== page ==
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Mart 10, 2009
Thrice blessed, myrrh-breathing city of the Lycians…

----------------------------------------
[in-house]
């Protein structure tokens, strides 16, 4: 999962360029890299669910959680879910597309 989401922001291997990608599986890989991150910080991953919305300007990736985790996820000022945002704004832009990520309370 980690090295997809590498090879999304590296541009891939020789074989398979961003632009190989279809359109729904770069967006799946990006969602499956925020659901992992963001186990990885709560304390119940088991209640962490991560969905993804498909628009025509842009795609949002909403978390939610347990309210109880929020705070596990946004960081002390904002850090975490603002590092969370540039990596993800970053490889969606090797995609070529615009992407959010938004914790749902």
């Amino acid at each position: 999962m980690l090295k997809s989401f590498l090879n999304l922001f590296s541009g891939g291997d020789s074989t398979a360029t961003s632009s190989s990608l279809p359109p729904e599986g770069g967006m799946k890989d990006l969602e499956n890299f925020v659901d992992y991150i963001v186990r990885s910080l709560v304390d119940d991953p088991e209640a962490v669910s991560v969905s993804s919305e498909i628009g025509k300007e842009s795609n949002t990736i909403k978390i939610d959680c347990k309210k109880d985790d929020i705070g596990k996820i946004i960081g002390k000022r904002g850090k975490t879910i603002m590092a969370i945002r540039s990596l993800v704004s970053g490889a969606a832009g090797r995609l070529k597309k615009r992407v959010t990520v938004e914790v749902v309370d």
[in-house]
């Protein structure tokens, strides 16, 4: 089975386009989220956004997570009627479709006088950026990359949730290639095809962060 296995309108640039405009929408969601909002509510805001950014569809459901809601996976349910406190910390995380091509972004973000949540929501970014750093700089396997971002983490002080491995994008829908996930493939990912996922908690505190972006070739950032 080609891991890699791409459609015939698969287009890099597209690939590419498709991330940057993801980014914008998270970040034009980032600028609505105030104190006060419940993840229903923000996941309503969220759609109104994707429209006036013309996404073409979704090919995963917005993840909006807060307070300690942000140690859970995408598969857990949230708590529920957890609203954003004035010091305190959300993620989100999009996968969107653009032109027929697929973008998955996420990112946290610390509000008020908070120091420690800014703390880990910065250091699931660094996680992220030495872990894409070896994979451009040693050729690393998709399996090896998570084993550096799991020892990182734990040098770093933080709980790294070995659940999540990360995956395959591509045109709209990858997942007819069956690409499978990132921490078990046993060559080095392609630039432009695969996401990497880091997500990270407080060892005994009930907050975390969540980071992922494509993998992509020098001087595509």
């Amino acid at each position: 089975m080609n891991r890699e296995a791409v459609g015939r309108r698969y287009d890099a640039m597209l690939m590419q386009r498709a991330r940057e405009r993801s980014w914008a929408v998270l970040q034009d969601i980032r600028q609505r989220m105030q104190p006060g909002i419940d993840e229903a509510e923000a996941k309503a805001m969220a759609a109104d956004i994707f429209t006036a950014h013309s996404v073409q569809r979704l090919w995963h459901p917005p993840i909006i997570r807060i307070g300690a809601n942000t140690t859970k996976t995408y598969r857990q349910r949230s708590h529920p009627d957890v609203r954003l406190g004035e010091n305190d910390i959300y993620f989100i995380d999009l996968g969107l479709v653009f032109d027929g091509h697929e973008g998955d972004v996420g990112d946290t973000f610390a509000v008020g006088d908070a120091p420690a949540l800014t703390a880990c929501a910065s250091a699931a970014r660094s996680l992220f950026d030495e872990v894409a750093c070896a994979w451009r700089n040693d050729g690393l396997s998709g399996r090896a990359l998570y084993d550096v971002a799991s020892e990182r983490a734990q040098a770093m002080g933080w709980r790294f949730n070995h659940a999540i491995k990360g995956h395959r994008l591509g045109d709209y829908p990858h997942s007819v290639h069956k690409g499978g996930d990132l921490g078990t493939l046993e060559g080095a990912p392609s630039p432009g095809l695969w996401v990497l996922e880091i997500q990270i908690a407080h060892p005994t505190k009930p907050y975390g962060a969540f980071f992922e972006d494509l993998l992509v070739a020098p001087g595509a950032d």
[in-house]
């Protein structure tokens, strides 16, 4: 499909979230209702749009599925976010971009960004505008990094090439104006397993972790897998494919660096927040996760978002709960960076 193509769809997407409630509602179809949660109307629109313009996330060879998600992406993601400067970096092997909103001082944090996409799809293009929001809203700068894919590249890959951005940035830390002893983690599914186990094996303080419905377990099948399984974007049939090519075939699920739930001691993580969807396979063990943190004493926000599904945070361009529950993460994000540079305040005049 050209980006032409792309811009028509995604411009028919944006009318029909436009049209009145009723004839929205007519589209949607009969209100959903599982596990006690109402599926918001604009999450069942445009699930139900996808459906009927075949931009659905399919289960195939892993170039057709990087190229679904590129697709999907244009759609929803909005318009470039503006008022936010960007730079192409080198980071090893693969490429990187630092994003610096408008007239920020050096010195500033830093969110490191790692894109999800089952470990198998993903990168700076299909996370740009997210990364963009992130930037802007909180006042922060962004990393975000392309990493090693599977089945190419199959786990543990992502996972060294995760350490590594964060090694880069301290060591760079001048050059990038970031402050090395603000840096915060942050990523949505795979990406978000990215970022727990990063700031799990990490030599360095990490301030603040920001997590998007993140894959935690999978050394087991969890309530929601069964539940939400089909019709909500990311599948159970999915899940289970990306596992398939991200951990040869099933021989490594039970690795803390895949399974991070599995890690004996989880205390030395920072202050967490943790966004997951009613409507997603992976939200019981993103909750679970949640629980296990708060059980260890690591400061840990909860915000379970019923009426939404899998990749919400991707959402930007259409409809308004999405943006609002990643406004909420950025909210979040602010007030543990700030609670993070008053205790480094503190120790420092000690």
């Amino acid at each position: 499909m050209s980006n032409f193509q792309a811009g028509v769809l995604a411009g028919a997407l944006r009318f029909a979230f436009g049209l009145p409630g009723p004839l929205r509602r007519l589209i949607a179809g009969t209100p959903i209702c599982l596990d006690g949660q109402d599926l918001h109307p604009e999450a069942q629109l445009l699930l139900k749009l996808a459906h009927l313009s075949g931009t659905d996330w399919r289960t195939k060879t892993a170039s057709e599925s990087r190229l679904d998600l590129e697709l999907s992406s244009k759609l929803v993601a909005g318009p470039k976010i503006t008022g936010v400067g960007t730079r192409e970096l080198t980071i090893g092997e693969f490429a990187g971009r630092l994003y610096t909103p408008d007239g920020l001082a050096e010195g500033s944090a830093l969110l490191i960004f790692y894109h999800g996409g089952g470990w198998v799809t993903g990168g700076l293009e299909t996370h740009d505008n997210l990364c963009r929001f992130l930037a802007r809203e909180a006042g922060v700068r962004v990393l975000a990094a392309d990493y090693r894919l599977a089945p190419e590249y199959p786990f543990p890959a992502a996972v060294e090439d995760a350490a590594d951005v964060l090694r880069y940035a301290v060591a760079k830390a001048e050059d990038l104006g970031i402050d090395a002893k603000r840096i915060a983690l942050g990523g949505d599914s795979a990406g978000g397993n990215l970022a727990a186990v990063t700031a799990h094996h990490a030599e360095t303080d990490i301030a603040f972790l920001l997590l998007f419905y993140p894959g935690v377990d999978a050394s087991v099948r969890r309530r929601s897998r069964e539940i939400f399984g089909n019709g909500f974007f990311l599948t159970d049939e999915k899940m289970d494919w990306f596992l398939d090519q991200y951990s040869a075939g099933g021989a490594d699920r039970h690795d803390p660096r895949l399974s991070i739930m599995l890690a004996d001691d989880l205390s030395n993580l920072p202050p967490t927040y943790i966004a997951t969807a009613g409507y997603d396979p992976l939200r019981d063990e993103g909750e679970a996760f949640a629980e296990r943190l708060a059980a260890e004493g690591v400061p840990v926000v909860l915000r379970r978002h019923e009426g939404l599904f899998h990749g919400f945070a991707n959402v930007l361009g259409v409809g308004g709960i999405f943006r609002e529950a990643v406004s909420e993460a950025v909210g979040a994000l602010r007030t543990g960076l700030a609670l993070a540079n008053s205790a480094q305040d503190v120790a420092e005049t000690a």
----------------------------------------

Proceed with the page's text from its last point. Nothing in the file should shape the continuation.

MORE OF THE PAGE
Emperor Constantine Porphrogenitus describled the city as “Thrice blessed, myrrh-breathing city of the Lycians, where the mighty Nicolaus, servant of God, spouts forth myrrh in accordance with the city’s name.” Kas is a small historical town on the south coast of Turkey. It was one of the most important marine cities and wine production sites of the Lycian civilization and is now surrounded by rock tombs and ruins of the ancient city Antiphellos. Right across from Kas, there is the Greek island Kastelorizo . It is only 3 miles (5 km) away from Kas. There are daily excursions by boats to Kastelorizo and also to another antique city of Lycian Civilization, the Kekova Island. Kas is the marriage of beauty and the deep blue Mediterranean Sea. In Kas, the center of the historic Lycian Region, the Taurus Mountains embrace the sea as they continue to the great depths of the Mediterranean. The area is rocky all around, which helps to keep the bay crystal clear. Kas was once the site of an ancient city Antiphellos. Today the only remains of this Lycian city are the rock-cut tombs and sarcophagi. You can wander through the streets stopping to examine the souvenir shops that offer Turkish handicrafts, leather goods, silver items, cotton clothing, and handmade carpets. After shopping, stroll along the flower-lined Akdeniz Promenade or relax under the shade of a palm tree. There are many bars and restaurants in Kas that offer plenty of night life. Some says Kaş is beautifully situated in a curving bay underneath the 500 meters high cliffs of the Yatan Adam (Sleeping Man) mountain from which there is a startling view on the bay and the oGreek island of Kastellorizo (Meis in Turkish) opposite. Until 1923 Kaş was also populated by Greek fishermen and was known as Andifli. It was a sleepy fishing village until the early 1980. Present-day Kaş is one of the fastest expanding towns in the field of tourism on the Turquoise Coast and has become a stylish holiday resort with some of the best shops and restaurants on the Mediterranean. The small town is a center for arts and crafts, jewellery and textiles. There are plenty of excellent restaurants, bars and cafes. On the site of present-day Kaş there was the town of Antiphellos, the harbor of ancient Phellos. The original name of the town was Habesos or Habesa in the ancient Lycian tongue. Antiphellos grew in size and became important in Hellenistic times and by the Roman era, it was the most important city in the region. The most interesting is definitely the Lion Tomb amidst the carpet shops on Uzun Çarşı Caddesi. It is a Lycian sarcophagus with two burial chambers. Another important remain, just outside of town, is the almost intact Hellenistic theatre with 26 rows of seats that could hold up to 4,000 people. The tribunes and outer walls are still visible today, (Luc Wouters,2006) In the early 1980s has become a holiday metropolis, whose permanent population of 8000 is vastly outnumbered in summer by the vacationers on whom locals depend for a living.
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